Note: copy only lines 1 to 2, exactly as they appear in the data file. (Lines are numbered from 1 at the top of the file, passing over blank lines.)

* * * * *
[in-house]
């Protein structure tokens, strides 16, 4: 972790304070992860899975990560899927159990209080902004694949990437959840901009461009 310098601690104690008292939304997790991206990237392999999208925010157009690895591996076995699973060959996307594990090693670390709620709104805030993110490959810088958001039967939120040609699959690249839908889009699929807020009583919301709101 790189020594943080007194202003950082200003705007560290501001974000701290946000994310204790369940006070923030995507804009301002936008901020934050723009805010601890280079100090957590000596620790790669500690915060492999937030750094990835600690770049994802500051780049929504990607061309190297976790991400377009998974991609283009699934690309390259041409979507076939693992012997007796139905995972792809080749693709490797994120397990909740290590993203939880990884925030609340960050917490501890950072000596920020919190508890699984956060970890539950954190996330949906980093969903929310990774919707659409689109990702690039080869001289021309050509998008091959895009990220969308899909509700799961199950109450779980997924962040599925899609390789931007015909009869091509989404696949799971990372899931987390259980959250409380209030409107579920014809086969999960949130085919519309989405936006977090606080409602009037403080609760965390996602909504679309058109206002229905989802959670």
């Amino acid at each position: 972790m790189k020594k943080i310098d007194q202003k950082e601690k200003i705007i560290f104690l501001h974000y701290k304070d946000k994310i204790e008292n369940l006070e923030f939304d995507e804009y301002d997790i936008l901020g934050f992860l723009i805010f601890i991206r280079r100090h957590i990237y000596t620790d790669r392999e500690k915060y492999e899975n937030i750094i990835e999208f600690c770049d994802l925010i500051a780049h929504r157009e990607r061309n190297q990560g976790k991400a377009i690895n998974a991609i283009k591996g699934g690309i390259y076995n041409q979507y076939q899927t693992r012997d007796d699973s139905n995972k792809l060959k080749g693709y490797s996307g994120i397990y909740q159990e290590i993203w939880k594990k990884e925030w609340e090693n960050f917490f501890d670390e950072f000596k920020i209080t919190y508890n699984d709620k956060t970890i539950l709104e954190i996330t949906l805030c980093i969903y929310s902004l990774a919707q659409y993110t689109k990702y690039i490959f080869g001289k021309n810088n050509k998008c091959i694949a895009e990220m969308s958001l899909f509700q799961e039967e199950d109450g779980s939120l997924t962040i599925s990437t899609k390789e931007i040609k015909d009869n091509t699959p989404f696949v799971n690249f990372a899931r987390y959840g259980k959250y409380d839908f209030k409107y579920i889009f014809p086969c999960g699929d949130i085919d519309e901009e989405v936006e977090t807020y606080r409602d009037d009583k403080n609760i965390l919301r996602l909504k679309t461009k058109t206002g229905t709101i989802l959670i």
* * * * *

[in-house]
């Protein structure tokens, strides 16, 4: 972790304070992860899975990560899927159990209080902004694949990437959840901009461009 310098601690104690008292939304997790991206990237392999999208925010157009690895591996076995699973060959996307594990090693670390709620709104805030993110490959810088958001039967939120040609699959690249839908889009699929807020009583919301709101 790189020594943080007194202003950082200003705007560290501001974000701290946000994310204790369940006070923030995507804009301002936008901020934050723009805010601890280079100090957590000596620790790669500690915060492999937030750094990835600690770049994802500051780049929504990607061309190297976790991400377009998974991609283009699934690309390259041409979507076939693992012997007796139905995972792809080749693709490797994120397990909740290590993203939880990884925030609340960050917490501890950072000596920020919190508890699984956060970890539950954190996330949906980093969903929310990774919707659409689109990702690039080869001289021309050509998008091959895009990220969308899909509700799961199950109450779980997924962040599925899609390789931007015909009869091509989404696949799971990372899931987390259980959250409380209030409107579920014809086969999960949130085919519309989405936006977090606080409602009037403080609760965390996602909504679309058109206002229905989802959670």